Which one of these sounds more like inbound marketing?  Accidental exposure is basically interruptive marketing, the traditional outbound techniques that devour marketing budgets and that business schools love to teach.  Intentional exposure is all but a definition for inbound marketing; there is an active (deliberate) search to make sense of something.  In that goal directed search online, relevant sites and information are presented.  The sites with valuable content are utilized more often. just isn’t the online equivalent of Wal-Mart, it’s a hub for user-generated content (UGC): product reviews and ratings.  That’s valuable content when making a purchase.  More importantly, in the decision making process this is considered intentional exposure, because people actively seek out Amazon product reviews before buying a product. 

Further, web page ads are being ignored, ignored in the same fashion that you would flip past an advertisement in a magazine; they can even be outright blocked online.  That’s like buying a magazine with all the ads and inserts torn out.  Think like a publisher and generate some content, like does, or facilitate UGC like Amazon and overlook the accidental, interruptive, exposure, the same way you and everyone else disregards advertisements.
Do you think a Places page with just a link to your Web site is going to cut it?  Time to get your hands dirty, or at least your typing fingers… if your keyboard is dirty.  Start by checking out the top five results for a few different Places searches.  Most of those listings have a lot of information about the business; photos, videos (videos do not have to be your own, they can be links to videos related to your business), hours of operation, contain plenty of details and are verified listings (the business owner verified they made the listing).  So, guess what you should do?  Yep, fill all that in; you’re creating your phonebook ad, which is completely free by the way, so use good grammar and compelling verbiage when necessary.  Don’t post a faded photo you scanned in of your pizza place that you’ve had hanging on the wall since 1986.  Take the time to upload a nice photo that displays the charm of your location, post some interior shots with some smiling customers while you’re at it, “Here’s a slice on the house, say ‘cheese’.”  That was a bad pun, I apologize.
By verifying your listing and filling in all those blanks, you are one step ahead of all the listings who have yet to do this, however, you are still three steps back from the top listings.  This is where relevance and authority comes into play.  Go check out the sections below the photos and videos: the Reviews from around the web, Reviews from Google users, and More about this place.  This is where the action is; links from other sites (inbound links) and traffic on your Place page (activity).  More reviews and inbound links shows Google that you have more authority and should be listed higher.  Invite some customers to write reviews of your business. 

The greater the number of reviews from customers will help in multiple ways.  First, by creating relevance and authority for your page by not only allowing people to read reviews and gain some insight about your business but also it displays that your page has some activity and is more or less functional.  People will click on your page more often to read the reviews.  Those reviews from around the web signal to Google that you have community significance and help boost your listing; the same thing with the external links, in the more about this page section. The bottom line is, the greater your overall online presence, the higher your ranking in the Places listings.  Because inbound links are part of the Places pages, it’s very similar to a regular Google search results page, only Google displays those pages and you can see the inbound links and overall authority and relevance of a Places page right away.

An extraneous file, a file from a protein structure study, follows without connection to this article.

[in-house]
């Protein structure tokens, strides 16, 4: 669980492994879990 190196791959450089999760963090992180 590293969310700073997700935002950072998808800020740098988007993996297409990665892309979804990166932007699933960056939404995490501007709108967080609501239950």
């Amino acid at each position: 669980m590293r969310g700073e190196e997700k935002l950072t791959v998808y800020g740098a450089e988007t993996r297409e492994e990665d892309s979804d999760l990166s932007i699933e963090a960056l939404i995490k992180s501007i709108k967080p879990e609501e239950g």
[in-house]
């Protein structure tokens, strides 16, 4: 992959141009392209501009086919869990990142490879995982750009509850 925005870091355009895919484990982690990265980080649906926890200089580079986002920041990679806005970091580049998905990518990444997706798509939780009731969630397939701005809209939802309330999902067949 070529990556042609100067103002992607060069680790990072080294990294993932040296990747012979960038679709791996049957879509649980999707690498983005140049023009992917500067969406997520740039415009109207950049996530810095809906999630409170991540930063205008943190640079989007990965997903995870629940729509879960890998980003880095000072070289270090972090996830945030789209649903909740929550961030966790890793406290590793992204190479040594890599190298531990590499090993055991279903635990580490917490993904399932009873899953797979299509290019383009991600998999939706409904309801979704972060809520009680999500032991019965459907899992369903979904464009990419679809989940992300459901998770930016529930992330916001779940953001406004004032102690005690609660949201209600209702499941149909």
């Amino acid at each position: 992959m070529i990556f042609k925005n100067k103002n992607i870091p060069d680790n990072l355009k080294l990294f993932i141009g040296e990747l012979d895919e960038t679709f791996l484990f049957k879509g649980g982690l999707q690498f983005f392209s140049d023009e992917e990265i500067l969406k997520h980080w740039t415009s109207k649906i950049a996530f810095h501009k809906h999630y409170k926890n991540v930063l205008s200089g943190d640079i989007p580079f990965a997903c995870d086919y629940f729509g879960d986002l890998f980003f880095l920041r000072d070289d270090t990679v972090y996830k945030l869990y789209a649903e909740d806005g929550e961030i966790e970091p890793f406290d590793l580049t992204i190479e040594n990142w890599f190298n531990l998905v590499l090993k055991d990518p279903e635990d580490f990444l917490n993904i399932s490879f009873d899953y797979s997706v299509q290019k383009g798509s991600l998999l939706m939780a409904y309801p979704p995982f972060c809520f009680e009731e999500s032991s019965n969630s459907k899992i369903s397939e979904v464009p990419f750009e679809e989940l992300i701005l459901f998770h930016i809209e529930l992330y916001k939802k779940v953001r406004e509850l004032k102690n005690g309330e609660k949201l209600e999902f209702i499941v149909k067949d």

There’s a multitude of ways to gain relevance and authority online.  Don’t get frustrated if things do not happen instantly, because they won’t.  Unbranded, organic search results can take weeks or even months to show results of your efforts to break into the top ten.Guess what? Making a Google Places page isn’t hard.  What have you got to lose?  Did I mention that it’s completely free!  Content is the key.  With great content from your site, blog, social media (you are doing this stuff too, right) and any inbound links and reviews, will compound the authority and relevance of your online presence and only boost your search results ranking further. 
google places, great scott
There are plenty of web marketing books available, some of which are remarkable (see author Seth Godin). Unfortunately, some are exhaustively primitive; attempting to break down the world of online marketing into bite size pieces that even Marty McFly would be able to comprehend if he blasted into the Facebook era and wanted to take a crack at e-marketing.  And none of them mention Google Places (I will refer to it as “Places”).  This is disappointing, because it is such a powerful tool, especially for the small business owner.  Places replaces the big, chunky phonebook; the same phonebook that lawyers would spend tens of thousands of dollars to display a full-page ad.  The Internet, and Google Places in particular, has leveled the playing field.  Small business owner, be small no more!  Get found on Places and you’re nearly guaranteed to generate some business.

People don’t flip through the phonebook anymore; everything is a Google search away, literally right at your fingertips.  Why refer to the phone book when looking for a Chiropractor?  You can Google “Chiropractors in New Brunswick, NJ” and find the ten nearest to your residence right in Google Places; which provides reviews, a Places page with information, and even directs you to the doctors’ Web sites.

I like to get a little background and see what people are saying about the person cracking my back.  Here’s one that reads, “Dr. Hugh Jass is kind and frequently calls to check up on my condition, but I swear he always farts in the treatment room right before he leaves!”  Hmmm, I think I’ll go with Dr. Gregory instead.

Obviously, I'm kidding, but the Places pages are that interactive; allowing not only reviews and inbound links from all over the web to appear on the page, but also enabling photos and videos to be uploaded.  There’s no amount of money that could make a static phonebook advertisement do that.  One pitfall of Google Places; it is rapidly decelerating the production of phonebooks, in turn, depleting the phonebook tearing strongman of source material to destroy.